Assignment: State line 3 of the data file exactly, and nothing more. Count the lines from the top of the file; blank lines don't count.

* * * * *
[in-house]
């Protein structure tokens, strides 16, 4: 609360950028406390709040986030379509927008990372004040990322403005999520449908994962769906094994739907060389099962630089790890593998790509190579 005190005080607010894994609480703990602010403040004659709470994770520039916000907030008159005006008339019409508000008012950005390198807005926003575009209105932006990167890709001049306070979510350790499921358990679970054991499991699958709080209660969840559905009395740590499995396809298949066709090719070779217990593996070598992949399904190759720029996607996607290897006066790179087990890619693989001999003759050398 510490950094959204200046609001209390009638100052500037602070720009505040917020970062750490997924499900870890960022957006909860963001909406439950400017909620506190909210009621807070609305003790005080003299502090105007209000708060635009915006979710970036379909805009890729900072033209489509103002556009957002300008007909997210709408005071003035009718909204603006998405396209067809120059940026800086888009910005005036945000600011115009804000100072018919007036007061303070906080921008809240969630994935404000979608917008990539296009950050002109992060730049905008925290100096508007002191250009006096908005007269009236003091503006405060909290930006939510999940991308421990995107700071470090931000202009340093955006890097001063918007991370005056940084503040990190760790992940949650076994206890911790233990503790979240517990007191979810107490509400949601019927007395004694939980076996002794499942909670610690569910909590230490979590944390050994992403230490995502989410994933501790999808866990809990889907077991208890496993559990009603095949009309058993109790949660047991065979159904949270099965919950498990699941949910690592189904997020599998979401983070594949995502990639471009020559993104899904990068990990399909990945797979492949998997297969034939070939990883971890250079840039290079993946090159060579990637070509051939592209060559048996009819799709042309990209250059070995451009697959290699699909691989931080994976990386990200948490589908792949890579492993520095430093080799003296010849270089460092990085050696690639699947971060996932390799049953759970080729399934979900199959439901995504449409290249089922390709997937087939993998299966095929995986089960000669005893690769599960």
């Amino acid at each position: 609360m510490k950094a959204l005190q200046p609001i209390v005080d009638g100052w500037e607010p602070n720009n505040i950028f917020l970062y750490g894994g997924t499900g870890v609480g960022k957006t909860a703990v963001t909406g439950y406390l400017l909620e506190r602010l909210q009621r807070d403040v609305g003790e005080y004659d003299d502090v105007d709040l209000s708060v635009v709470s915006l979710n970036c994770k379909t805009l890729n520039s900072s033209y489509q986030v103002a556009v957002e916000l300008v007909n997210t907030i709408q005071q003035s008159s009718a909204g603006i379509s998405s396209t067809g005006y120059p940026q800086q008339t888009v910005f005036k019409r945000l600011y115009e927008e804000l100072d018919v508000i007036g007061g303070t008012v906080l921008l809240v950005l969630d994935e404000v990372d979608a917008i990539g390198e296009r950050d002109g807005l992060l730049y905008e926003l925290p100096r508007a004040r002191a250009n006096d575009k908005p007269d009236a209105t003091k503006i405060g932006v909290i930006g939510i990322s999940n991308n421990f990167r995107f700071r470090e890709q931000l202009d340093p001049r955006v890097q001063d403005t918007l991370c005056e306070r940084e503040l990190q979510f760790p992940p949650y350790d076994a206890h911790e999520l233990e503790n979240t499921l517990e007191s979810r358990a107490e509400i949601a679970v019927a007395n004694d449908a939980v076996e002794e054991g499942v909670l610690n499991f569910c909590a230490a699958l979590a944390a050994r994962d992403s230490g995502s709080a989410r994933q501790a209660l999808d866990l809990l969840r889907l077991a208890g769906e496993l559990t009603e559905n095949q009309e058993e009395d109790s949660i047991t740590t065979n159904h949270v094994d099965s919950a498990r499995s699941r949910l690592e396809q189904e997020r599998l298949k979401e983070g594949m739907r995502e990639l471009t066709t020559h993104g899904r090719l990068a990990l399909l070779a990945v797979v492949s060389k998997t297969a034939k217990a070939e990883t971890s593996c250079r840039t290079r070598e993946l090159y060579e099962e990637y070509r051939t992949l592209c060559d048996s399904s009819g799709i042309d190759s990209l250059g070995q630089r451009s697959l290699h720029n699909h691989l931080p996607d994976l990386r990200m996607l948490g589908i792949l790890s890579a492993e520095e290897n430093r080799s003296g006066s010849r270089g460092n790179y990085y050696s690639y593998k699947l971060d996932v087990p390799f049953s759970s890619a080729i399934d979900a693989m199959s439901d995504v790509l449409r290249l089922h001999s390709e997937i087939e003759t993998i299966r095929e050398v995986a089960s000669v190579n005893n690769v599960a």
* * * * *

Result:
């Amino acid at each position: 609360m510490k950094a959204l005190q200046p609001i209390v005080d009638g100052w500037e607010p602070n720009n505040i950028f917020l970062y750490g894994g997924t499900g870890v609480g960022k957006t909860a703990v963001t909406g439950y406390l400017l909620e506190r602010l909210q009621r807070d403040v609305g003790e005080y004659d003299d502090v105007d709040l209000s708060v635009v709470s915006l979710n970036c994770k379909t805009l890729n520039s900072s033209y489509q986030v103002a556009v957002e916000l300008v007909n997210t907030i709408q005071q003035s008159s009718a909204g603006i379509s998405s396209t067809g005006y120059p940026q800086q008339t888009v910005f005036k019409r945000l600011y115009e927008e804000l100072d018919v508000i007036g007061g303070t008012v906080l921008l809240v950005l969630d994935e404000v990372d979608a917008i990539g390198e296009r950050d002109g807005l992060l730049y905008e926003l925290p100096r508007a004040r002191a250009n006096d575009k908005p007269d009236a209105t003091k503006i405060g932006v909290i930006g939510i990322s999940n991308n421990f990167r995107f700071r470090e890709q931000l202009d340093p001049r955006v890097q001063d403005t918007l991370c005056e306070r940084e503040l990190q979510f760790p992940p949650y350790d076994a206890h911790e999520l233990e503790n979240t499921l517990e007191s979810r358990a107490e509400i949601a679970v019927a007395n004694d449908a939980v076996e002794e054991g499942v909670l610690n499991f569910c909590a230490a699958l979590a944390a050994r994962d992403s230490g995502s709080a989410r994933q501790a209660l999808d866990l809990l969840r889907l077991a208890g769906e496993l559990t009603e559905n095949q009309e058993e009395d109790s949660i047991t740590t065979n159904h949270v094994d099965s919950a498990r499995s699941r949910l690592e396809q189904e997020r599998l298949k979401e983070g594949m739907r995502e990639l471009t066709t020559h993104g899904r090719l990068a990990l399909l070779a990945v797979v492949s060389k998997t297969a034939k217990a070939e990883t971890s593996c250079r840039t290079r070598e993946l090159y060579e099962e990637y070509r051939t992949l592209c060559d048996s399904s009819g799709i042309d190759s990209l250059g070995q630089r451009s697959l290699h720029n699909h691989l931080p996607d994976l990386r990200m996607l948490g589908i792949l790890s890579a492993e520095e290897n430093r080799s003296g006066s010849r270089g460092n790179y990085y050696s690639y593998k699947l971060d996932v087990p390799f049953s759970s890619a080729i399934d979900a693989m199959s439901d995504v790509l449409r290249l089922h001999s390709e997937i087939e003759t993998i299966r095929e050398v995986a089960s000669v190579n005893n690769v599960a």